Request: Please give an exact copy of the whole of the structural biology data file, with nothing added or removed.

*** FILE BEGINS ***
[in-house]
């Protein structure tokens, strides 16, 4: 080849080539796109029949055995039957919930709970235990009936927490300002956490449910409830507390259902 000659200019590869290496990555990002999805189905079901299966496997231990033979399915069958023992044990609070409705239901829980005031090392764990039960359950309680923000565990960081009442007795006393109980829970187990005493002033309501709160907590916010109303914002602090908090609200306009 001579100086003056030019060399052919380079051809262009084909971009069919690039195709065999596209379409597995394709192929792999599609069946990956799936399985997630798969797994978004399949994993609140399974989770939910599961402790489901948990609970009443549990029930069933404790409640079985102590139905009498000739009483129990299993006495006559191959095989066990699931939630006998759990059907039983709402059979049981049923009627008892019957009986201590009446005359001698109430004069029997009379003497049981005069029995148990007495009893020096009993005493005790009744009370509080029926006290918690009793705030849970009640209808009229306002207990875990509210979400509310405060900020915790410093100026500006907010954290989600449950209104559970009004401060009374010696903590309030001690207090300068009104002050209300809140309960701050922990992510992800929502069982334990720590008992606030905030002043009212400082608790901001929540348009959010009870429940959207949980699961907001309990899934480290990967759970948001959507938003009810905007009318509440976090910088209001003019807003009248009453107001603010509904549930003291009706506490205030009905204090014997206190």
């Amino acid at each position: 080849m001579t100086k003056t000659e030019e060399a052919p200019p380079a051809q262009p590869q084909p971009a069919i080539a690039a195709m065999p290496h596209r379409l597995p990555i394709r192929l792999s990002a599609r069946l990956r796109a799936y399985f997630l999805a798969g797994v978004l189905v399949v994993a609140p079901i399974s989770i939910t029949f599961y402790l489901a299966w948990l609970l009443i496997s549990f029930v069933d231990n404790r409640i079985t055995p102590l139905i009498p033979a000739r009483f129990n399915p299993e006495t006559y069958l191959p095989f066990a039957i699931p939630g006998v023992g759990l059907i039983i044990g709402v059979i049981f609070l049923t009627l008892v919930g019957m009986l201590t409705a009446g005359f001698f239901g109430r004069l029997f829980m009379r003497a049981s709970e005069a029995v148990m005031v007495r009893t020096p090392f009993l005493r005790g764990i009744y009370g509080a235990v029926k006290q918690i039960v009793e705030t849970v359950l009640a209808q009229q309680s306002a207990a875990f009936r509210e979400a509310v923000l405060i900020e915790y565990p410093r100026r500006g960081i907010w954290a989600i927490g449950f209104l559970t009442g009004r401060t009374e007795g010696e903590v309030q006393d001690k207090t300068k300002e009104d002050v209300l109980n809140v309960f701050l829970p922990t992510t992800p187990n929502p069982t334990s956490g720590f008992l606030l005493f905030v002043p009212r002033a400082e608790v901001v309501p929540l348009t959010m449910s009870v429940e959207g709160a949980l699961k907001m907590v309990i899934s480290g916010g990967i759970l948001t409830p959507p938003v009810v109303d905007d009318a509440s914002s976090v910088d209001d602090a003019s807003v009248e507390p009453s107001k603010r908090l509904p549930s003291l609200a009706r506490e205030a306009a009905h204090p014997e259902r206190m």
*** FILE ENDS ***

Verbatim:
[in-house]
């Protein structure tokens, strides 16, 4: 080849080539796109029949055995039957919930709970235990009936927490300002956490449910409830507390259902 000659200019590869290496990555990002999805189905079901299966496997231990033979399915069958023992044990609070409705239901829980005031090392764990039960359950309680923000565990960081009442007795006393109980829970187990005493002033309501709160907590916010109303914002602090908090609200306009 001579100086003056030019060399052919380079051809262009084909971009069919690039195709065999596209379409597995394709192929792999599609069946990956799936399985997630798969797994978004399949994993609140399974989770939910599961402790489901948990609970009443549990029930069933404790409640079985102590139905009498000739009483129990299993006495006559191959095989066990699931939630006998759990059907039983709402059979049981049923009627008892019957009986201590009446005359001698109430004069029997009379003497049981005069029995148990007495009893020096009993005493005790009744009370509080029926006290918690009793705030849970009640209808009229306002207990875990509210979400509310405060900020915790410093100026500006907010954290989600449950209104559970009004401060009374010696903590309030001690207090300068009104002050209300809140309960701050922990992510992800929502069982334990720590008992606030905030002043009212400082608790901001929540348009959010009870429940959207949980699961907001309990899934480290990967759970948001959507938003009810905007009318509440976090910088209001003019807003009248009453107001603010509904549930003291009706506490205030009905204090014997206190």
């Amino acid at each position: 080849m001579t100086k003056t000659e030019e060399a052919p200019p380079a051809q262009p590869q084909p971009a069919i080539a690039a195709m065999p290496h596209r379409l597995p990555i394709r192929l792999s990002a599609r069946l990956r796109a799936y399985f997630l999805a798969g797994v978004l189905v399949v994993a609140p079901i399974s989770i939910t029949f599961y402790l489901a299966w948990l609970l009443i496997s549990f029930v069933d231990n404790r409640i079985t055995p102590l139905i009498p033979a000739r009483f129990n399915p299993e006495t006559y069958l191959p095989f066990a039957i699931p939630g006998v023992g759990l059907i039983i044990g709402v059979i049981f609070l049923t009627l008892v919930g019957m009986l201590t409705a009446g005359f001698f239901g109430r004069l029997f829980m009379r003497a049981s709970e005069a029995v148990m005031v007495r009893t020096p090392f009993l005493r005790g764990i009744y009370g509080a235990v029926k006290q918690i039960v009793e705030t849970v359950l009640a209808q009229q309680s306002a207990a875990f009936r509210e979400a509310v923000l405060i900020e915790y565990p410093r100026r500006g960081i907010w954290a989600i927490g449950f209104l559970t009442g009004r401060t009374e007795g010696e903590v309030q006393d001690k207090t300068k300002e009104d002050v209300l109980n809140v309960f701050l829970p922990t992510t992800p187990n929502p069982t334990s956490g720590f008992l606030l005493f905030v002043p009212r002033a400082e608790v901001v309501p929540l348009t959010m449910s009870v429940e959207g709160a949980l699961k907001m907590v309990i899934s480290g916010g990967i759970l948001t409830p959507p938003v009810v109303d905007d009318a509440s914002s976090v910088d209001d602090a003019s807003v009248e507390p009453s107001k603010r908090l509904p549930s003291l609200a009706r506490e205030a306009a009905h204090p014997e259902r206190m």